Category Archives: Classics News

“Why everyone should learn the ancient languages,” Roger Kimball, editor of The New Criterion, November 2014.

The New Criterion

The Yale classicist Donald Kagan writes about Sir James Headlam-Morley, the man who occupied the position of Historical Adviser to the British Foreign Office in the 1920s. Headlam-Morley was a fount of good advice about all manner of strategic issues, not least the threat of German militarism. Headlam-Morley’s deep acquaintance with the past allowed him to predict the future with a gimlet-eyed clarity that, unfortunately for the world, most of those charged with steering the ship of state in the post-World War I years lacked. Headlam-Morley, Professor Kagan observes, was “a man with the only proper training for an expert in almost any field of human endeavor, but especially for the conduct of foreign policy and diplomacy: I mean, of course, Classical Studies.”

We smiled when we read that, too. The “of course” was especially nice. A more charming example of disciplinary chauvinism would be hard to find. Except that it is more than disciplinary chauvinism. It is also the simple, pragmatic truth.

»» Full article called “The Latin Vote” in The New Criterion

Cliff Robinson, first ECU Alumn to complete a PhD in Classics.

Cliff, shown here as winner of Duke’s 2014 Dean’s Award for Excellence in Teaching, successfully defended his dissertation on November 20, 2014 at Duke on “The Longest Transference: Self-Consolation and Politics in Latin Philosophical Literature.” Cliff graduated from ECU in English, Philosophy and Classics in 2007. He is currently a Visiting Instructor at the University of the Sciences in Philadelphia.

»» @ Academia.edu

Undergraduate Research Award Winners

JessieRassau2014Jessica Rassau, senior in Classical Studies and the Honors College, has received an Undergraduate Research and Creative Activity (URCA) award in the amount of $1,120. She is currently studying abroad in Italy and will use her funds to travel to Greece, where she will further her research in ancient Spartan military culture and Spartan participation in the Persian Wars.

Kyle Binaxas, a double major in Russian Studies/Psychology, has also received an Undergraduate Research and Creative Activity (URCA) Award in the amount of $950.00. Dr. Murenina started this undergrad research project with Kyle in Spring 2014 by supervising RUSI 3993 Directed Readings: Aesthetic Choices in Soviet Animation and the Thaw of the 1960s, and recently asked Rick Hernandez (Russian History) to be her mentor for this award competition. We are looking forward to presenting Kyle’s project at The State of NC Undergraduate Research and Creative Symposium (SNCURCS).

The URCA committee received 61 applications, of which they funded 31. Both will be recognized at the URCA awards ceremony on Monday, March 16.

Charles Fantazzi Honored with Festschrift

FantazziDr. Charles E. Fantazzi, Thomas Harriot Distinguished Teaching Professor Emeritus of Classics and Great Books in the Department of Foreign Languages and Literatures, was presented with Neo-Latin and the Humanities. Essays in Honour of Charles E. Fantazzi at the Renaissance Society of America Conference in New York City, March 28.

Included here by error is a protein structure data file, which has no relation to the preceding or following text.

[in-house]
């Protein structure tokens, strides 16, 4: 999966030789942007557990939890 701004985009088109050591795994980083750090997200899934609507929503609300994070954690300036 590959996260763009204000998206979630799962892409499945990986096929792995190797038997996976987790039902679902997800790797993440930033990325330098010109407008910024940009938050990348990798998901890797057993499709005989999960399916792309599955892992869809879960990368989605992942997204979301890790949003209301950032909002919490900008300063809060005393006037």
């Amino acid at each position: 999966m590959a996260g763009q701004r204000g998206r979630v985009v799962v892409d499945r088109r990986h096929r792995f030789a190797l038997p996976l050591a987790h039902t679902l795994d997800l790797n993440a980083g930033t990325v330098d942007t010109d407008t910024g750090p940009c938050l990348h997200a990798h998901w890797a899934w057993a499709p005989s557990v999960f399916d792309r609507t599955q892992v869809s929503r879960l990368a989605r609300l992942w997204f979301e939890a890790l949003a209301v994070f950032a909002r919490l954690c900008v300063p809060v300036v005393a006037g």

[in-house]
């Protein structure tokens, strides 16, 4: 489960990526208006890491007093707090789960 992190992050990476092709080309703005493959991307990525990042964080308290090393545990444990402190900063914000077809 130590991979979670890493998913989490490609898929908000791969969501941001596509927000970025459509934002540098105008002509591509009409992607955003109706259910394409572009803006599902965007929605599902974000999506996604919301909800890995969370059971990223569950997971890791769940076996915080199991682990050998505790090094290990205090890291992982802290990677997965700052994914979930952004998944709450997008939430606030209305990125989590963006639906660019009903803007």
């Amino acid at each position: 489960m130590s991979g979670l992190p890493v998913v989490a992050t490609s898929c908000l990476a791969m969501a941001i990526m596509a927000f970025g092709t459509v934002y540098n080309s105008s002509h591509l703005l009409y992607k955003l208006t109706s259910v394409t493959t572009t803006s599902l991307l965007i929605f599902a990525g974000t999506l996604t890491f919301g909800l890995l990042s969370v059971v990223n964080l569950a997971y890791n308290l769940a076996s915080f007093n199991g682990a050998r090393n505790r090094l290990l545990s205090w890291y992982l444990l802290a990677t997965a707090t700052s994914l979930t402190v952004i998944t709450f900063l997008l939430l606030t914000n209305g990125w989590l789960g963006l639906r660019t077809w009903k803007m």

The collection of essays, contributed by scholars from the U.S., Canada, Mexico and Europe, were co-edited by Dr. Jonathan Reid, ECU associate professor of Renaissance and Reformation History. The essays resulted from a two-day international symposium on Neo-Latin and the Humanities, which was held in honor of Fantazzi at ECU in February 2011.

“The event was a smashing celebration of Charles and the riches of contemporary Neo-Latin and humanities research,” said Reid. “The papers were excellent. So much so that after the conference, although it had not been the original plan, two presenters, Tim Kircher and Luc Deitz, and I solicited these papers and others from Charles’s colleagues who were not able to attend, to form a festschrift. The result is solid contribution to the field of Neo-Latin studies and a durable mark of the esteem of his colleagues at ECU and across North America and Europe.”

Marc Laureys, of the Universität Bonn in Germany, writes, “This volume is a fitting tribute to the scholarship of Charles Fantazzi. Its eleven excellent articles by renowned scholars in the filed of Neo-Latin philosophy, Renaissance humanism and the history of early modern learning are of extraordinary quality and break new ground in a variety of ways.”

Fantazzi came to ECU in 1998 as The David Julian and Virginia Suther Whichard Distinguished Professor in the Humanities, after retiring from the University of Windsor in 1995, where he served as chair of the Department of Classics (1973-79), chair of the Department of Classical and Modern Languages (1979-82) and was honored as University Professor (1994). During his time at ECU, Fantazzi taught courses in Great Books; Greek and Latin literature; Italian; Italian literature of the Renaissance; Latin literature; and Medieval Latin, before retiring in August 2011.

“Charles is a cheery and arrestingly amiable man, who wears his tremendous learning very lightly, has a ready laugh and is ever eager to help colleagues with difficult passage in Latin, Greek, Italian, French, Spanish and more,” said Reid. “His enthusiasm for everything from Dante’s poetics and Renaissance letters to classical music and the ins and outs (and scandals) of modern Italian politics is infectious.”